Continued: http://www.bbc.com/news/uk-scotland-glasgow-west-42989711

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Abortion in Italy, a Right Wronged

Abortion in Italy, a Right Wronged

By ILARIA MARIA SALA
NOV. 13, 2017

Late last month, Cosimo Borraccino, a left-wing member of the regional council for Apulia, in southern Italy, proposed passing a local law to require the enforcement of national legislation granting women access to abortion. His opponents on the council, mostly from center-right parties, said the bill was unnecessary and that Mr. Borraccino was “slamming into a wall of self-evidence.”

Yet when it comes to reproductive rights in Italy, respect of the law is anything but self-evident. In fact, 9 out of 10 gynecologists in Apulia refuse to perform abortions, even though the right to obtain one has been legal since 1978. Nationwide statistics are only slightly less staggering: Seven out of 10 gynecologists in Italy won’t terminate a pregnancy.

Continued at source: https://www.nytimes.com/2017/11/13/opinion/abortion-italy-conscientious-objectors.html

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Lessons for Ireland from the Pro-Choice movement in Italy

Lessons for Ireland from the Pro-Choice movement in Italy
Date: Mon, 2017-09-25

I moved to Ireland from Italy shortly after the Strike4Repeal of the 8th of March, a mass mobilisation on the streets of Dublin in protest of Ireland’s archaic abortion laws, which I followed closely on social media. While still in Italy, I had been involved in organising a successful feminist demonstration in the city where I lived, on that same date (International Women’s Day), and I felt deep sympathy and admiration for the Irish pro-choice activists and the amazing work they were carrying out. At first glance it was unbelievable to me that in a western-European country people still had to take the streets to demand access to abortion. While the Irish situation initially felt like something I could not relate to, I soon remembered where I was from and I had to think twice: despite abortion being legal in my home country, safe and effective access to abortion service is currently utopia.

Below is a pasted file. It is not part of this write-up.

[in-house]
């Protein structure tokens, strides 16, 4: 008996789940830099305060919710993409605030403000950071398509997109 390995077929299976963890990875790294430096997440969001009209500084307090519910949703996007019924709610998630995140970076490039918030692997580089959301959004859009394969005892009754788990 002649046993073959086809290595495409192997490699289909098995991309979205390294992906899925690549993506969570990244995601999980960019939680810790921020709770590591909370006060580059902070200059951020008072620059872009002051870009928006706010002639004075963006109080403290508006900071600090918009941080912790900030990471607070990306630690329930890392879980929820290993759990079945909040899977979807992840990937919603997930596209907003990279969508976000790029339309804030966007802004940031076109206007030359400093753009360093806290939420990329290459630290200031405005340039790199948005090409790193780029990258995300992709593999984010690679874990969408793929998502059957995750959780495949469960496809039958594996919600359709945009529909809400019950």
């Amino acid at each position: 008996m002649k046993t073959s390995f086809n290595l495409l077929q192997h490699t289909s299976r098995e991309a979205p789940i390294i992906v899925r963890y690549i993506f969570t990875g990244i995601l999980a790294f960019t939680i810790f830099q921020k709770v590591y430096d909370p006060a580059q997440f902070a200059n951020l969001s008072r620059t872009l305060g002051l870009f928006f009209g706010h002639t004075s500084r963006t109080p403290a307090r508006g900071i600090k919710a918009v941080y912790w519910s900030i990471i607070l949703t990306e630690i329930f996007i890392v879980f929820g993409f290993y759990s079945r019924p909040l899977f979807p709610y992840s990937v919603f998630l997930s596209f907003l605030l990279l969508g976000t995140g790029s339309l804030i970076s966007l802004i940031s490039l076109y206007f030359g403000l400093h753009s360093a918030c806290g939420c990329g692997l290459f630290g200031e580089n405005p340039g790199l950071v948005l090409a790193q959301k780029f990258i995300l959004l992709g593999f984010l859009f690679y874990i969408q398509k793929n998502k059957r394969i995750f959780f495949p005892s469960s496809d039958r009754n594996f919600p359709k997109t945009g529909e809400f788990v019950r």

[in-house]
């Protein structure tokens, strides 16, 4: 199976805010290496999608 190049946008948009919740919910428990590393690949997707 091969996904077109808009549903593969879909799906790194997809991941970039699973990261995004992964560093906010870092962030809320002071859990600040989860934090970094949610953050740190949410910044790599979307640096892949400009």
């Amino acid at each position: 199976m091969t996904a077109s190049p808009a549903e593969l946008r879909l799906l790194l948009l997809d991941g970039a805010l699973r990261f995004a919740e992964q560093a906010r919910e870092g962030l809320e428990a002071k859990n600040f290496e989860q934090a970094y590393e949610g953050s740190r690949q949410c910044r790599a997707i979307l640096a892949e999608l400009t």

Continued at source: Worker's Solidarity Movement: https://www.wsm.ie/c/lessons-ireland-pro-choice-italy

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Abortion in Italy Is Legal but Sometimes Difficult to Obtain

Abortion in Italy Is Legal but Sometimes Difficult to Obtain
We visited the country to find out why.
Lucia Benavides
Sep 12, 2017

Valentina Milluzzo was five months pregnant when she died in a Sicilian hospital in October after her family claimed her doctor refused to perform an abortion that could have potentially saved her life.

Milluzzo, 32, was carrying twins and was first hospitalized in Catania after complications with her pregnancy. According to The Guardian, she gave birth to a stillborn baby and then became ill. Her family claims her doctor refused to remove the other fetus because he objected to abortions and the second fetus still had a "viable heartbeat." Milluzzo died soon after of septic shock. (The hospital has disputed the family's account, saying that though all of the doctors at the hospital were "conscientious objectors" to abortion, "other specialists could technically have been called in if required," according to The Guardian.) Her case is one of many highlighting the struggle to access abortion in Italy.

Continued at source: Teen Vogue: http://www.teenvogue.com/story/abortion-in-italy-is-legal-but-sometimes-difficult-to-obtain